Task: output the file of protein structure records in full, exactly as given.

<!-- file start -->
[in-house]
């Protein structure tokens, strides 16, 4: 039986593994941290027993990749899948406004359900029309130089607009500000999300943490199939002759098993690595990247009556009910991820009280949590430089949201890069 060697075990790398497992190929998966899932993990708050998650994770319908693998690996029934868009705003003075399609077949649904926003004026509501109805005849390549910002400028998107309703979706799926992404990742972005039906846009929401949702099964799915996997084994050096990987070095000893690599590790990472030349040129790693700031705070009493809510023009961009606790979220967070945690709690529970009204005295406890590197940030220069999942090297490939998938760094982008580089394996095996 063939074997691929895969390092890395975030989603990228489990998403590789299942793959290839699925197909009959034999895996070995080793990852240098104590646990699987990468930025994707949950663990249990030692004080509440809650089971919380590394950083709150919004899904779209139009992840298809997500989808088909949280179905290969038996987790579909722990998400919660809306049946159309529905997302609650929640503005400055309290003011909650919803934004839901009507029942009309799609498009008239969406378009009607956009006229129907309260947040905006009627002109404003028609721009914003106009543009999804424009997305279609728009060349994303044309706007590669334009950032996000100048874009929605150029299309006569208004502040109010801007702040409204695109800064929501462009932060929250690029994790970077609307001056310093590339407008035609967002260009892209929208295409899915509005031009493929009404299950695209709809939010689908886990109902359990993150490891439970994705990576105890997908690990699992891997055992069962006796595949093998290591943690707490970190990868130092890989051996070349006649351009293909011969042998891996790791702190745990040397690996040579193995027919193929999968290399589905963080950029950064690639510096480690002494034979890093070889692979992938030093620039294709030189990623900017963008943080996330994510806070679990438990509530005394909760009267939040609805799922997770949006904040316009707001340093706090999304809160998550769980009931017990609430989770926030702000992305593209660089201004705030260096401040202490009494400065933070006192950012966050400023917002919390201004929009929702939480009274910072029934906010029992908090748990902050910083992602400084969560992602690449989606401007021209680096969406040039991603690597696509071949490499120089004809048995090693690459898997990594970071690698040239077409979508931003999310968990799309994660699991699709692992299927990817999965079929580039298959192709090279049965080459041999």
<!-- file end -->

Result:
[in-house]
């Protein structure tokens, strides 16, 4: 039986593994941290027993990749899948406004359900029309130089607009500000999300943490199939002759098993690595990247009556009910991820009280949590430089949201890069 060697075990790398497992190929998966899932993990708050998650994770319908693998690996029934868009705003003075399609077949649904926003004026509501109805005849390549910002400028998107309703979706799926992404990742972005039906846009929401949702099964799915996997084994050096990987070095000893690599590790990472030349040129790693700031705070009493809510023009961009606790979220967070945690709690529970009204005295406890590197940030220069999942090297490939998938760094982008580089394996095996 063939074997691929895969390092890395975030989603990228489990998403590789299942793959290839699925197909009959034999895996070995080793990852240098104590646990699987990468930025994707949950663990249990030692004080509440809650089971919380590394950083709150919004899904779209139009992840298809997500989808088909949280179905290969038996987790579909722990998400919660809306049946159309529905997302609650929640503005400055309290003011909650919803934004839901009507029942009309799609498009008239969406378009009607956009006229129907309260947040905006009627002109404003028609721009914003106009543009999804424009997305279609728009060349994303044309706007590669334009950032996000100048874009929605150029299309006569208004502040109010801007702040409204695109800064929501462009932060929250690029994790970077609307001056310093590339407008035609967002260009892209929208295409899915509005031009493929009404299950695209709809939010689908886990109902359990993150490891439970994705990576105890997908690990699992891997055992069962006796595949093998290591943690707490970190990868130092890989051996070349006649351009293909011969042998891996790791702190745990040397690996040579193995027919193929999968290399589905963080950029950064690639510096480690002494034979890093070889692979992938030093620039294709030189990623900017963008943080996330994510806070679990438990509530005394909760009267939040609805799922997770949006904040316009707001340093706090999304809160998550769980009931017990609430989770926030702000992305593209660089201004705030260096401040202490009494400065933070006192950012966050400023917002919390201004929009929702939480009274910072029934906010029992908090748990902050910083992602400084969560992602690449989606401007021209680096969406040039991603690597696509071949490499120089004809048995090693690459898997990594970071690698040239077409979508931003999310968990799309994660699991699709692992299927990817999965079929580039298959192709090279049965080459041999």